Ohio State University (OSU), founded in 1870 as a land-grant university, had about 20,000 students when I joined in 1956. After being admitted for the fall semester, all of the foreign students gathered in a huge hall to get a general introduction to university life. ...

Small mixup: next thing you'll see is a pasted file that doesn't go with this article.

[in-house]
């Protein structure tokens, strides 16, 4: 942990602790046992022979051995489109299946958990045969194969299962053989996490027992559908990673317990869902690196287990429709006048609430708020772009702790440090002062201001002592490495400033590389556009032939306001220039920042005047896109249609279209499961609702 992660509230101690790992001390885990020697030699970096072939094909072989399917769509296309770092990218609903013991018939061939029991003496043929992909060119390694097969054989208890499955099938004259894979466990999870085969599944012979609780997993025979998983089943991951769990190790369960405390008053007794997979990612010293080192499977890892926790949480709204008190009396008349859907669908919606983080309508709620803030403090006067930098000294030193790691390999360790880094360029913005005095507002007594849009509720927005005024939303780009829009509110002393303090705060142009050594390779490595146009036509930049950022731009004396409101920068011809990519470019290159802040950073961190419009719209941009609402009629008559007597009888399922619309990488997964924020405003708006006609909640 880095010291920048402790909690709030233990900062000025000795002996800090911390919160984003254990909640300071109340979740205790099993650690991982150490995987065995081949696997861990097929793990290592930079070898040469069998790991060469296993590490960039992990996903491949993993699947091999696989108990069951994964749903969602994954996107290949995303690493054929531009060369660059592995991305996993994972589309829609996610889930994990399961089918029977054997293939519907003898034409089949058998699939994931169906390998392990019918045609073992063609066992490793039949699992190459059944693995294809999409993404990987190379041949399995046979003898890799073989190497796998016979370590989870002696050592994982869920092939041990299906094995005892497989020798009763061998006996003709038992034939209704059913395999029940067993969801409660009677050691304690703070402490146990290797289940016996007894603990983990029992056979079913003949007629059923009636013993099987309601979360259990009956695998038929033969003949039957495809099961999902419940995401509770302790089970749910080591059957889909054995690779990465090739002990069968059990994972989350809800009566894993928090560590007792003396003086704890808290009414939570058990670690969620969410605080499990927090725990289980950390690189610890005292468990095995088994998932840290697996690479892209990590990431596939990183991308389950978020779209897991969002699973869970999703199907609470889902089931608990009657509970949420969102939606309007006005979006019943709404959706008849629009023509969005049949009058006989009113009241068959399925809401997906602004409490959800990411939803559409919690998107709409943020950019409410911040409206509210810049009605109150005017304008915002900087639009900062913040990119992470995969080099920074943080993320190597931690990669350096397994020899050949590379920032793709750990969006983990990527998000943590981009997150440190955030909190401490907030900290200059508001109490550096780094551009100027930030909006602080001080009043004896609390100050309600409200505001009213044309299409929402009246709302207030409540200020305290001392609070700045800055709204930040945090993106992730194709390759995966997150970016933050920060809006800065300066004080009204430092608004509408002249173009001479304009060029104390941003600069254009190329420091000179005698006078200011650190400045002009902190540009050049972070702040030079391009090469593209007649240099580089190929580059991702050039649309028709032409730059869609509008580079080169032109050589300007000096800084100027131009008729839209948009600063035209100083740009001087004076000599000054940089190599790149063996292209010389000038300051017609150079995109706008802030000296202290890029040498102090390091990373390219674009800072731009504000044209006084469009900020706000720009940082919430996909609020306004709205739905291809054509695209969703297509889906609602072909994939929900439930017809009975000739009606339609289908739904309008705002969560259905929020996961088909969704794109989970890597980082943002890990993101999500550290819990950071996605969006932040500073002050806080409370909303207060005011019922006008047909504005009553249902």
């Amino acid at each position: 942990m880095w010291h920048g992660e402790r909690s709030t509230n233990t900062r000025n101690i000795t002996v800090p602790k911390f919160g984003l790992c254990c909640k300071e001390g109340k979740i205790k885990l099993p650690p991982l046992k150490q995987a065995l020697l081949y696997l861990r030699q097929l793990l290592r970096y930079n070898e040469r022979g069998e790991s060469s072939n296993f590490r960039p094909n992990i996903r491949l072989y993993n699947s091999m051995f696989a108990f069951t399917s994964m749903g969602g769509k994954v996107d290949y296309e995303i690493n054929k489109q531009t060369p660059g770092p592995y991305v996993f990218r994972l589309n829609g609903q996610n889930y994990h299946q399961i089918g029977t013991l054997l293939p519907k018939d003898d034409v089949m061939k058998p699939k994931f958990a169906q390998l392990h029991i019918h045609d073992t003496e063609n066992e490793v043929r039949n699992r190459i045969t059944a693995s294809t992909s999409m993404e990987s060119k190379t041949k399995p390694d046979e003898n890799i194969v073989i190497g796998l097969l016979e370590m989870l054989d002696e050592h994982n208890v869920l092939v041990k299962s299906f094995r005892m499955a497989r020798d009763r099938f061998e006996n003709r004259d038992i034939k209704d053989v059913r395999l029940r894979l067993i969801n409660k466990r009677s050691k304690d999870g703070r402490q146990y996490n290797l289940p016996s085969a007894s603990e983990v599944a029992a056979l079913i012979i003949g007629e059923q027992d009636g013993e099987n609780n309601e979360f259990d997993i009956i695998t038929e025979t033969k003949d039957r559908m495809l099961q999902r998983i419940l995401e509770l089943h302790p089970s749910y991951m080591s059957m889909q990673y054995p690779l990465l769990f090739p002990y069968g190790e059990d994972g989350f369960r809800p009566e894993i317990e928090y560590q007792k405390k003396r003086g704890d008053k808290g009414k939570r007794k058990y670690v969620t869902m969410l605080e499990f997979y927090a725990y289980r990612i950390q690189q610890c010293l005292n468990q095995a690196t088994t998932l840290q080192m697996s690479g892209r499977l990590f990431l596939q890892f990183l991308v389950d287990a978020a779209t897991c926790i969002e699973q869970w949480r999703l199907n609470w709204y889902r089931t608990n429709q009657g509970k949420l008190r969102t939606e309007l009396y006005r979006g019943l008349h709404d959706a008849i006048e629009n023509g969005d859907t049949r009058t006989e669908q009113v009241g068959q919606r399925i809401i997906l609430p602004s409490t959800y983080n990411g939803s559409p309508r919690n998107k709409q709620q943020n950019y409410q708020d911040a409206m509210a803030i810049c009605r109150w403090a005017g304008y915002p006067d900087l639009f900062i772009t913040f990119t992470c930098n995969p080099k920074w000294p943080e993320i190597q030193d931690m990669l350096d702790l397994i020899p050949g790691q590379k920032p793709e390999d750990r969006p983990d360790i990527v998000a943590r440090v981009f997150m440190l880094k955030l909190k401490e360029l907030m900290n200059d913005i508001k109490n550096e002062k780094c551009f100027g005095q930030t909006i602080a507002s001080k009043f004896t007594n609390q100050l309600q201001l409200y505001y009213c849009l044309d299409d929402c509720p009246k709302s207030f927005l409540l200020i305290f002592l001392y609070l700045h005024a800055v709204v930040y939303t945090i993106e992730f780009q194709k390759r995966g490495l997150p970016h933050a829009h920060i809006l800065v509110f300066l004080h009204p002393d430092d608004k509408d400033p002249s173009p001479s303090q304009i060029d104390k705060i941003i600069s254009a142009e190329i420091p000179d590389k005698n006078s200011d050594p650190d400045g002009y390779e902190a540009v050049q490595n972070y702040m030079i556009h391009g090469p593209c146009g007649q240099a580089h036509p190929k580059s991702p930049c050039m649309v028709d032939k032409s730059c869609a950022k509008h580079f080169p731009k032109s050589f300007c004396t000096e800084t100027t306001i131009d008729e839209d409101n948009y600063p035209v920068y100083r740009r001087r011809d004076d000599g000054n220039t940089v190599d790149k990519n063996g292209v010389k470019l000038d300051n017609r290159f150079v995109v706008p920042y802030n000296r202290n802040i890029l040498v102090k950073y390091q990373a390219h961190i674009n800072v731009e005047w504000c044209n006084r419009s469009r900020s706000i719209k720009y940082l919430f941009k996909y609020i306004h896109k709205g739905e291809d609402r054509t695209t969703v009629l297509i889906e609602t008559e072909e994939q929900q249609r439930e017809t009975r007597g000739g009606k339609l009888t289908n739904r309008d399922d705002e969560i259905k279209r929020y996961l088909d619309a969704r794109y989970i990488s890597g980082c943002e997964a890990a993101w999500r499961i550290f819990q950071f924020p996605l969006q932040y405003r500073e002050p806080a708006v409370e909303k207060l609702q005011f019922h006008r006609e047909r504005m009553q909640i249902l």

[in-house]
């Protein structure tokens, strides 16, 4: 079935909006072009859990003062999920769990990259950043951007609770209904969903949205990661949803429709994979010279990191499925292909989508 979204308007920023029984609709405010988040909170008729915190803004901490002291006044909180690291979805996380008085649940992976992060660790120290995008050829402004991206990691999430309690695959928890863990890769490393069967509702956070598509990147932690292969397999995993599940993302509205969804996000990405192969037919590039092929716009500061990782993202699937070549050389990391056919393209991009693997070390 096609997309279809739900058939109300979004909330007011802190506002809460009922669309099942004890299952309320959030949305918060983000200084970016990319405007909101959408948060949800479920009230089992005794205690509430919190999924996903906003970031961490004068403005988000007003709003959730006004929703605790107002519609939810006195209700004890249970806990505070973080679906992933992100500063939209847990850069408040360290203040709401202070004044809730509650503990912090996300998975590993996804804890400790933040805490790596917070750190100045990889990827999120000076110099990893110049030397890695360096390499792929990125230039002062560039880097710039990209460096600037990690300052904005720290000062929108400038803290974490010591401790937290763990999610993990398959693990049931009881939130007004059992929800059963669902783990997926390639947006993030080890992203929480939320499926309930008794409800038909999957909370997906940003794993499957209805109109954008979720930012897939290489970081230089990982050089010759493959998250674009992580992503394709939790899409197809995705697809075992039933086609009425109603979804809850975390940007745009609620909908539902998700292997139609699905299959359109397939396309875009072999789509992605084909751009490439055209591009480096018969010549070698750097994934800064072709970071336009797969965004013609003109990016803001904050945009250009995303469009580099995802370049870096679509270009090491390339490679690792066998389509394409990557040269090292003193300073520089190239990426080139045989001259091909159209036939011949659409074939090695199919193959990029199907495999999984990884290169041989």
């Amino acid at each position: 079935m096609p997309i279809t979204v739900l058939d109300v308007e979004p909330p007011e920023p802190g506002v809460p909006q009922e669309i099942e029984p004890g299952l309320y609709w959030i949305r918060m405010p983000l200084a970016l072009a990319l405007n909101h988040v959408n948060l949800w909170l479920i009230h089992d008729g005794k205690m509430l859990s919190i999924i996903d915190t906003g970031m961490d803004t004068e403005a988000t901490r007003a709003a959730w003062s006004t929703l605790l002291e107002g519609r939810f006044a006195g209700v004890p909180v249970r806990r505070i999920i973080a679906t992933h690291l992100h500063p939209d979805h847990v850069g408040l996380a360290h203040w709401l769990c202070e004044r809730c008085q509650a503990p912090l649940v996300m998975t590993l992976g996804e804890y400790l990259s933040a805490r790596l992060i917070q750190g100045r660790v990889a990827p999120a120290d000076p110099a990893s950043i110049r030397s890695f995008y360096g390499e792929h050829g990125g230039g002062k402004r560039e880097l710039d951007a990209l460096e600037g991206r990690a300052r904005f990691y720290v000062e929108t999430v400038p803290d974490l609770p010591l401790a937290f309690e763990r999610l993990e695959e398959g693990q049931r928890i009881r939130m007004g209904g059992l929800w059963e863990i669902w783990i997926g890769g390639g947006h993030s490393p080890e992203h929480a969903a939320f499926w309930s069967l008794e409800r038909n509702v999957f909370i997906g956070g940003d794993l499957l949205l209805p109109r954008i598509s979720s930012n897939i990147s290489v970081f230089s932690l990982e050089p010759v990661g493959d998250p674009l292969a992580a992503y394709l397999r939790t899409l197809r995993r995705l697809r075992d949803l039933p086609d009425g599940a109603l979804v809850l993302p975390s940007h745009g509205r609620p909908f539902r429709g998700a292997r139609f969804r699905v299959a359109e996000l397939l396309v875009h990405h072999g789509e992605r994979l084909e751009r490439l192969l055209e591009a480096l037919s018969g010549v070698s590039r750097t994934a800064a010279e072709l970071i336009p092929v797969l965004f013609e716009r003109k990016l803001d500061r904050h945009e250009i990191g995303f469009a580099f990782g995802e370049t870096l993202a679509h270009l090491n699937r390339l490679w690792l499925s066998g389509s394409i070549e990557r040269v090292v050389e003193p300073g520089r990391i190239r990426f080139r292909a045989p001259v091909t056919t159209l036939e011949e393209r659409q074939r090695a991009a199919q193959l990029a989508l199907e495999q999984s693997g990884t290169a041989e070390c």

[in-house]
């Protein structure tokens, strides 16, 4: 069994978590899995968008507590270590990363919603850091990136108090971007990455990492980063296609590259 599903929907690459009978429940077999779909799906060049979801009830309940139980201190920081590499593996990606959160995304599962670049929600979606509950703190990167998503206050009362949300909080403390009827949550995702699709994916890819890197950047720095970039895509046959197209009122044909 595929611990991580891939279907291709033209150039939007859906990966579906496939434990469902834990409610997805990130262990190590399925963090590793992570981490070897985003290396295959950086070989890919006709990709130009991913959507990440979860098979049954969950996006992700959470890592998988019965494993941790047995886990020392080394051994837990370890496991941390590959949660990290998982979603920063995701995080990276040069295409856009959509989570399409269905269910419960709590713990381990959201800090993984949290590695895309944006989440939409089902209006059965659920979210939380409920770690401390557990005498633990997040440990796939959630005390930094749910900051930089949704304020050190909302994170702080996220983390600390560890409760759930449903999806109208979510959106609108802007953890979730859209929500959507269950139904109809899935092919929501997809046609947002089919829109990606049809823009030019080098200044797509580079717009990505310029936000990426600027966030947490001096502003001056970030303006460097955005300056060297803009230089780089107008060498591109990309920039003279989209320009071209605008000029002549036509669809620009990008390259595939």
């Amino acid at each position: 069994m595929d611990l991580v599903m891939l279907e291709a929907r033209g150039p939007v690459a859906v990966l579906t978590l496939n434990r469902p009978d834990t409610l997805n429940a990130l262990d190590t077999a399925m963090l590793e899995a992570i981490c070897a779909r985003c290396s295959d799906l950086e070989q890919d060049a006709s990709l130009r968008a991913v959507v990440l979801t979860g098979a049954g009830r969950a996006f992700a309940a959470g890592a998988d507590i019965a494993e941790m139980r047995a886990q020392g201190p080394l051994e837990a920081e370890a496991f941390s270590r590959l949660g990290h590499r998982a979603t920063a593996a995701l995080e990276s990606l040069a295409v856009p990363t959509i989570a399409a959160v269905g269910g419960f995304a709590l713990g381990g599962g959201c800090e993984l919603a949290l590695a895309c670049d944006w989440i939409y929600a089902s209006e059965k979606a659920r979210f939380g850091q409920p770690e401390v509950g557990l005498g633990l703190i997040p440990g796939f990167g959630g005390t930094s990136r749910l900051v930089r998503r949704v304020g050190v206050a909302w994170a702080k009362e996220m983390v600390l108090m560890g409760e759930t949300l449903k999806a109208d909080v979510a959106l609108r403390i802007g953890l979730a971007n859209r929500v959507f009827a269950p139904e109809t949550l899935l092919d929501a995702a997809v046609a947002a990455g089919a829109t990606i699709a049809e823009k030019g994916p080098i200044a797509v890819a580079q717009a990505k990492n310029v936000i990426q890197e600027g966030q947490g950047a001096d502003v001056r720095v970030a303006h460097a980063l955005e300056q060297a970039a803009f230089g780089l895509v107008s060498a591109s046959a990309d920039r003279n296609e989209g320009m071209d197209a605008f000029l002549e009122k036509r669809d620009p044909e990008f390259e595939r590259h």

Football at OSU was not just a collegiate sport; it was the religion, with all of the attendant rituals. Out of curiosity, I bought a season ticket the first year to find out what all of the fuss was about. Attendance at a couple of games left me totally unmoved. All I could make out of the action was that there were two groups of huge men who looked like gorillas in armor, and they fought for the possession of one football. Somehow all of the nuances of the game were lost on me. I decided that attending games was a waste of time, so I gave away my ticket to the first person who asked for it. The OSU Buckeyes were almost professional football players masquerading as students, according to some critics. The weekly highlight of the religious observance was the Saturday afternoon football game, in which the powerhouse Buckeyes usually annihilated any opposing team, to no one’s surprise. Every OSU victory was celebrated by the ringing of the Victory Bell (a gift of the classes of 1943, 1944, and 1954), weighing 2,420 pounds and residing 150 feet from the ground on the ramparts of the southeast tower of the OSU stadium, to announce to the faithful another triumph of good over evil. The believers claimed that on a clear day,the bell could be heard five miles away. The whole university, including all of its libraries, closed down for Saturday-afternoon home games. When a few of us requested that the university’s main library be kept open on Saturday afternoons, this “heretical depravity” caused quite a stir. The university did open the library, but this grave anomaly was not publicized. The Buckeyes’ archenemy was another football powerhouse—the University of Michigan Wolverines, at Ann Arbor, Michigan. The OSU–Michigan game, which usually ended the football season, was a drama of cosmic proportions—the ultimate battle between good and evil. Over the years, this game had acquired its own mythology, saga, and portion of the faithful. Presiding over all of these observances was the head football coach, Wayne Woodrow “Woody” Hayes (1913–1987), now of blessed memory, a cult hero elevated to the semidivine status of guru by university alumni and the residents of Columbus. For most of the alumni, these games were the most important things that ever happened to them during their university years. Any other skills or knowledge they picked up was incidental or unintentional. I learned this from a letter I got from the OSU Alumni Association Club of New York City inviting me, as an alumnus, to attend one of their collegial meetings where movies of past Buckeye victories were to be shown, and of course they would all end with the joyous ringing of the Victory Bell and the singing of the Buckeyes’ fight song. These alumni wanted to savor every moment of past football victories, once more with feeling. It was truly an amazing bit of juvenile nostalgia. Unfortunately, as a nonbeliever in all rituals, I had to pass up this happy occasion.